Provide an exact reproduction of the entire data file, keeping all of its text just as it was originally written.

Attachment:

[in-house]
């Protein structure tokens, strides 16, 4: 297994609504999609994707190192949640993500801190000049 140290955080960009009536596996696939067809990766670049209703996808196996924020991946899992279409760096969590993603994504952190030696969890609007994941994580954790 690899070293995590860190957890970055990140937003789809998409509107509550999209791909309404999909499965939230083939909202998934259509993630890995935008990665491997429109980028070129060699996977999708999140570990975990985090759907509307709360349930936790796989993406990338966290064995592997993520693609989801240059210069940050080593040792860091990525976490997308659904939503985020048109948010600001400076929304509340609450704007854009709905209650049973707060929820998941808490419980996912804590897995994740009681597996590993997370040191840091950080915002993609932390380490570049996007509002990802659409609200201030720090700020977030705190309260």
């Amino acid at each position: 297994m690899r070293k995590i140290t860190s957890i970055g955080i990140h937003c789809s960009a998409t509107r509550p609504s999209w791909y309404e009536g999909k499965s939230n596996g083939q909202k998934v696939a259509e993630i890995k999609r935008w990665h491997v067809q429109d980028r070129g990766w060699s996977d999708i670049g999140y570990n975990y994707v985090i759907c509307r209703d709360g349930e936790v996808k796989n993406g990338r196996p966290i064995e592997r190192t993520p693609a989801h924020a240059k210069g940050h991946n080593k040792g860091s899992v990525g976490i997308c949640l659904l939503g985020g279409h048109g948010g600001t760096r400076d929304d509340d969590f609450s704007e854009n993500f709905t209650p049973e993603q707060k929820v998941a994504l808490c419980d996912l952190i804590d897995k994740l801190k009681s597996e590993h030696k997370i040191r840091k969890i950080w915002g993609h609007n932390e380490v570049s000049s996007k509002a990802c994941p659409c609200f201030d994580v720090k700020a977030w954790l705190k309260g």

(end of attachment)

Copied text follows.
[in-house]
């Protein structure tokens, strides 16, 4: 297994609504999609994707190192949640993500801190000049 140290955080960009009536596996696939067809990766670049209703996808196996924020991946899992279409760096969590993603994504952190030696969890609007994941994580954790 690899070293995590860190957890970055990140937003789809998409509107509550999209791909309404999909499965939230083939909202998934259509993630890995935008990665491997429109980028070129060699996977999708999140570990975990985090759907509307709360349930936790796989993406990338966290064995592997993520693609989801240059210069940050080593040792860091990525976490997308659904939503985020048109948010600001400076929304509340609450704007854009709905209650049973707060929820998941808490419980996912804590897995994740009681597996590993997370040191840091950080915002993609932390380490570049996007509002990802659409609200201030720090700020977030705190309260």
């Amino acid at each position: 297994m690899r070293k995590i140290t860190s957890i970055g955080i990140h937003c789809s960009a998409t509107r509550p609504s999209w791909y309404e009536g999909k499965s939230n596996g083939q909202k998934v696939a259509e993630i890995k999609r935008w990665h491997v067809q429109d980028r070129g990766w060699s996977d999708i670049g999140y570990n975990y994707v985090i759907c509307r209703d709360g349930e936790v996808k796989n993406g990338r196996p966290i064995e592997r190192t993520p693609a989801h924020a240059k210069g940050h991946n080593k040792g860091s899992v990525g976490i997308c949640l659904l939503g985020g279409h048109g948010g600001t760096r400076d929304d509340d969590f609450s704007e854009n993500f709905t209650p049973e993603q707060k929820v998941a994504l808490c419980d996912l952190i804590d897995k994740l801190k009681s597996e590993h030696k997370i040191r840091k969890i950080w915002g993609h609007n932390e380490v570049s000049s996007k509002a990802c994941p659409c609200f201030d994580v720090k700020a977030w954790l705190k309260g």